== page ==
I felt that way when I began an MFA in Creative Writing program in the 1990’s. I was at a loss as to why my fellow students kept mentioning “Hugo.” It was “Hugo this” and “Hugo that.” I broke down and asked one of the professors, “Why does everyone keep talking about Victor Hugo?”
If you’re a fan of 20th century poetry, you’re probably laughing at me (good-naturedly, of course).
The other students weren’t talking about Victor Hugo, the 19th century French author of Les Miserables. They were talking about Richard Hugo, a poet, teacher and literary theorist from the Pacific Northwest. I’d never heard of him.
I had a solid background in European literature, especially Romantic and Victorian poetry, but I knew very little about poets of the twentieth century, except for poets associated with feminism, like Plath and Sexton and Rich, and a few other New England poets. Richard Hugo had not been on my radar.
Soon, I was reading his book, The Triggering Town, a collection of essays and lectures on poetry. Hugo’s overarching thesis was that rather than “writing what you know,” poets should open themselves to the unknown via triggering subjects. His approach had a spiritual element to it, as represented in the following passage:
“Your triggering subjects are those that ignite your need for words. When you are honest to your feelings, that triggering town chooses you. Your words used your way will generate your meanings. Your obsessions lead you to your vocabulary. Your way of writing locates, even creates, your inner life. The relation of you to your language gains power. The relation of you to the triggering subject weakens.”
Sadly, I was never able to enter fully into conversations about R. Hugo. I found him difficult to comprehend, but I did understand about being moved to write by an encounter with the unfamiliar, and writing about the unfamiliar by imagining yourself into that unfamiliar space.
Where I stopped following Hugo’s logic, though, was in his suggestion that the poet’s relation to the triggering subject should weaken. I was committed to the opposite: immersion.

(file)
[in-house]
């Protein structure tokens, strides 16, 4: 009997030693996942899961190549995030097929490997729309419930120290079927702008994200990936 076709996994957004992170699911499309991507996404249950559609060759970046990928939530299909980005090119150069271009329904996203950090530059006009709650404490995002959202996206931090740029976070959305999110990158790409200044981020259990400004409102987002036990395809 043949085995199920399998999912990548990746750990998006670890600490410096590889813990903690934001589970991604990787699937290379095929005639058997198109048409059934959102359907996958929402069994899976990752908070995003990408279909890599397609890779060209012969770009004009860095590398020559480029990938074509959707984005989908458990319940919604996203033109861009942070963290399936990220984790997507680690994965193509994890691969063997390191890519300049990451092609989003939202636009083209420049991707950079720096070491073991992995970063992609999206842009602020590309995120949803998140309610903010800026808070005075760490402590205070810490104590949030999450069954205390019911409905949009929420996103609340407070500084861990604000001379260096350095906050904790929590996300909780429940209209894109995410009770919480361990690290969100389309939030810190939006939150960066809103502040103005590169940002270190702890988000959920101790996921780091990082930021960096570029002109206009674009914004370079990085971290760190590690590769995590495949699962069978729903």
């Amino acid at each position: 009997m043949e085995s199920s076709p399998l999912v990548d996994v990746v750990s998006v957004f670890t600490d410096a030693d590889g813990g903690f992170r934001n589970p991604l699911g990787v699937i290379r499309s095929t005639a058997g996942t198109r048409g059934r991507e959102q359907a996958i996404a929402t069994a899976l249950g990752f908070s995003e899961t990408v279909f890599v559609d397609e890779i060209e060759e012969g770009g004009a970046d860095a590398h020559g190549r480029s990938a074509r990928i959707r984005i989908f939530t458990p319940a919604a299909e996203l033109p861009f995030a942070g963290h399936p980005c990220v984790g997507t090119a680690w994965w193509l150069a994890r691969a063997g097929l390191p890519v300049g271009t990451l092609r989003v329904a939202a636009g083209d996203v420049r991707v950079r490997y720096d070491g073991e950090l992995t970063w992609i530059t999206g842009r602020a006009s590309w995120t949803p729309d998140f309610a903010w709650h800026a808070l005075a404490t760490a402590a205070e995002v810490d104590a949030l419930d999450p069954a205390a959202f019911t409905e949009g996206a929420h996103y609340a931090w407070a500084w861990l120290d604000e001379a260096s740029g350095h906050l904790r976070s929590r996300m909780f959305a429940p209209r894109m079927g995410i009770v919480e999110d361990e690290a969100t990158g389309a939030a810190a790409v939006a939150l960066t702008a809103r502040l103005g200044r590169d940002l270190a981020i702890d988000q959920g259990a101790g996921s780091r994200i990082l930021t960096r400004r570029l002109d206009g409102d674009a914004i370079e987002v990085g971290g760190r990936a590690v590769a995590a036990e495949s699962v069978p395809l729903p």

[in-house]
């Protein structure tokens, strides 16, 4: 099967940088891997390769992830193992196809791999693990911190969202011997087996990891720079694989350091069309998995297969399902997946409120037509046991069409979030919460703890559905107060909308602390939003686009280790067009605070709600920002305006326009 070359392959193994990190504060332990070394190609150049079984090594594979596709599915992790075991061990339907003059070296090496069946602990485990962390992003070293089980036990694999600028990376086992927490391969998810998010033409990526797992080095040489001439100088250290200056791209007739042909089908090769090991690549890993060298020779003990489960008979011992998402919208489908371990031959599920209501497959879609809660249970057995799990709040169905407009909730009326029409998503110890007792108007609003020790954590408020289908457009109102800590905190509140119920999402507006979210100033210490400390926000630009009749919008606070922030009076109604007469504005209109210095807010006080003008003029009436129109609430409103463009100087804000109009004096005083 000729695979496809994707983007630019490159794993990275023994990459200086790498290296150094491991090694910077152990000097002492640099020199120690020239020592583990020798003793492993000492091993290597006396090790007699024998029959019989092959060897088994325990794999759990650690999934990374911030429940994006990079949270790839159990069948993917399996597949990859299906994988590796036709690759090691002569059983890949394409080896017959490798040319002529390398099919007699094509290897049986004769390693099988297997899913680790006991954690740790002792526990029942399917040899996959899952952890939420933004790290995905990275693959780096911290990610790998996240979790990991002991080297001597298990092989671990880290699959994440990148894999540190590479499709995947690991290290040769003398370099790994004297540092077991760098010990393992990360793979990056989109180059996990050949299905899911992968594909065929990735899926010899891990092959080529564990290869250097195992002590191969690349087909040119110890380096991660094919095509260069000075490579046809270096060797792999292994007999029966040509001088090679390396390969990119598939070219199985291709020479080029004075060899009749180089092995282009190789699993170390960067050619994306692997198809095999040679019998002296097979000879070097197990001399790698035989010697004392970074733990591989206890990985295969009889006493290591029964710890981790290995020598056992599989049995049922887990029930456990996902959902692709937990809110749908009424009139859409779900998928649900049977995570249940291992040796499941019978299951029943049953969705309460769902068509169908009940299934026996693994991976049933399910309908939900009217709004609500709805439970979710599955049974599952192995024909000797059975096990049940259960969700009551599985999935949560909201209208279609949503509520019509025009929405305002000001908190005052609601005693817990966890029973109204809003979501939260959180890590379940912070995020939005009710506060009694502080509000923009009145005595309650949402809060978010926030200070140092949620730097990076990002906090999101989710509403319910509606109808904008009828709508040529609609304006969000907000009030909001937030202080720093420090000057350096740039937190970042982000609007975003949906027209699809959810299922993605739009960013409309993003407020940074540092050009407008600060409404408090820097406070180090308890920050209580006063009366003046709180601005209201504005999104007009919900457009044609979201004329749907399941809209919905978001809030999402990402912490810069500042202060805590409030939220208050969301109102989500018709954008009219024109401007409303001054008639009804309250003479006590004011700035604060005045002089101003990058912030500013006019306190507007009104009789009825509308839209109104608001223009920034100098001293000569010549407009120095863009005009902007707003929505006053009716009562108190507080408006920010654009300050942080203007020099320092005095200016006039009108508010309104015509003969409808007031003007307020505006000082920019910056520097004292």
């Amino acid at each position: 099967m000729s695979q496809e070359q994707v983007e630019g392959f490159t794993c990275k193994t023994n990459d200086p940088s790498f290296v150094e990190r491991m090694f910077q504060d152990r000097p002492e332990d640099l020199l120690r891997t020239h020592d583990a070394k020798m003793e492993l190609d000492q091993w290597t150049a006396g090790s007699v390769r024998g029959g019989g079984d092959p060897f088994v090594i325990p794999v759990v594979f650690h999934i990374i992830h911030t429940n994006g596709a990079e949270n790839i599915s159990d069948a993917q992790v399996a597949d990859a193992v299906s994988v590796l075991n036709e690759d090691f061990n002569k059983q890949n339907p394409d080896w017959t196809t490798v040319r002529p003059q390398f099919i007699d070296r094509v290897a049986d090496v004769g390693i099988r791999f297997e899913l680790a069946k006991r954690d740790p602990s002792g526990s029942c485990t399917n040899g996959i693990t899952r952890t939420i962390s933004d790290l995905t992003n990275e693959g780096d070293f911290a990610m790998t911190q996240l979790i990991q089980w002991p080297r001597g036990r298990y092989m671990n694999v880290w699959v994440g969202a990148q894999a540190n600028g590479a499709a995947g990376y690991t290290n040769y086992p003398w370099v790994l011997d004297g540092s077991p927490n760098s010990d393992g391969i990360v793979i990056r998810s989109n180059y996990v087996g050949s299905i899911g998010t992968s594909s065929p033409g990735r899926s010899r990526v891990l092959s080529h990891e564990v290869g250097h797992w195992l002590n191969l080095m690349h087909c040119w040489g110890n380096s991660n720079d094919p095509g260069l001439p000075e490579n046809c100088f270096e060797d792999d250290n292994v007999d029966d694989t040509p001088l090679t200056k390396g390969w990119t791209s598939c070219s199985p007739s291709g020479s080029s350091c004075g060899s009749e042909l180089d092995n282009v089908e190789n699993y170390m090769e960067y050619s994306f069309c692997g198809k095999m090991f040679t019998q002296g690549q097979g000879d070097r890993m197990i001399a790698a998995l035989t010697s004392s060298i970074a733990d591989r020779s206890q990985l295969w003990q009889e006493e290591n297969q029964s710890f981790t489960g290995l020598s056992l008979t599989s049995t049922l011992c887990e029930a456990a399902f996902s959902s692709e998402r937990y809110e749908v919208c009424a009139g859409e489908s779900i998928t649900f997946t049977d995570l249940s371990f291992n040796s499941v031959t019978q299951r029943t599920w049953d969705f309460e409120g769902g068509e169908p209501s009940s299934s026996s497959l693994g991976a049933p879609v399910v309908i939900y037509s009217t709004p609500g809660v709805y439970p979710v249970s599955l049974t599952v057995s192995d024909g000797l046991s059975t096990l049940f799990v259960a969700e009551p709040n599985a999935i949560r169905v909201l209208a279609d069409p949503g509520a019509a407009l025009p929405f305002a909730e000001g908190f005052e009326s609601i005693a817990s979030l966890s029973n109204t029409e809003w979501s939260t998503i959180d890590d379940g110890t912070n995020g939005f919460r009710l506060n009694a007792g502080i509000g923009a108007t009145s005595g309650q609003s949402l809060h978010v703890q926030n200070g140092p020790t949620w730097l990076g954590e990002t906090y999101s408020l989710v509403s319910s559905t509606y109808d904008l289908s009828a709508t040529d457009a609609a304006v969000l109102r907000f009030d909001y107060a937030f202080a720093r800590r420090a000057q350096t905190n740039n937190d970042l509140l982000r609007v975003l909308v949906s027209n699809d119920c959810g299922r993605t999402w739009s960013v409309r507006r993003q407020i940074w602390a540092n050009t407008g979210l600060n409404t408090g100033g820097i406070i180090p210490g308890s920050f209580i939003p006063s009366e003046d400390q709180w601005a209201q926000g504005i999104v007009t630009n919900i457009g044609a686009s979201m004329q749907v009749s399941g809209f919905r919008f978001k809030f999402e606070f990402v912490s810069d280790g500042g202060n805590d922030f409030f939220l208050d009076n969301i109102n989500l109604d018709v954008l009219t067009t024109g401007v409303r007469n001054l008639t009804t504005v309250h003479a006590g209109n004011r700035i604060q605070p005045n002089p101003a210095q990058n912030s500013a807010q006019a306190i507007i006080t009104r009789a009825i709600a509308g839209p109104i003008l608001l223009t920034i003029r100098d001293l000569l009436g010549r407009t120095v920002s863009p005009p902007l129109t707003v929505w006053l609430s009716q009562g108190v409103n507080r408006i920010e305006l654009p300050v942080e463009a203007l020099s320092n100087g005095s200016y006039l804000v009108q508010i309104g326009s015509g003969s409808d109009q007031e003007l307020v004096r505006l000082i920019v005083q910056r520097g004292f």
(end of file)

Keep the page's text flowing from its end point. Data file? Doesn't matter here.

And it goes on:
This probably had something to do with my intense admiration of persona poems, or dramatic monologues, in which the poet takes on the identity and voice of another. Examples include “My Last Duchess” by Robert Browning and “The Kid” by Ai.
Years later, when I lived in Maine, a very old woman told me the story of a black walnut tree that grew in her front yard. I was enchanted by the tree, the story, the woman, and the way she represented an archetypal Maine figure: independent, resilient, crotchety. The woman and her story were the triggers for the following poem, originally published in my poetry collection Back East.
He offered us a thousand bucks
for all — the trunk and limbs and roots —
of our black walnut. It didn’t arch
above our roof as it does now.
He wouldn’t tell us why, or how
he’d haul it out, a monstrous job
if you consider how the roots
extend their feelers underground,
mirroring the walnut’s crown.
We told him no, and when he bent
to crack a fallen nut, we warned
him of the stain. He didn’t listen.
With a skull-sized rock, he split it open.
His handprint, darker than the door-
yard mud in spring, still gripped the front
porch rail the year he came again.
We watched him through the window then.
He lay his hands along the trunk
as if he thought himself a healer,
and we mistrusted him more. We couldn’t
ask why he wanted what we wouldn’t
sell. We don’t meet others halfway,
or go beyond the wall out there
where some glacier gave up and left us rocks.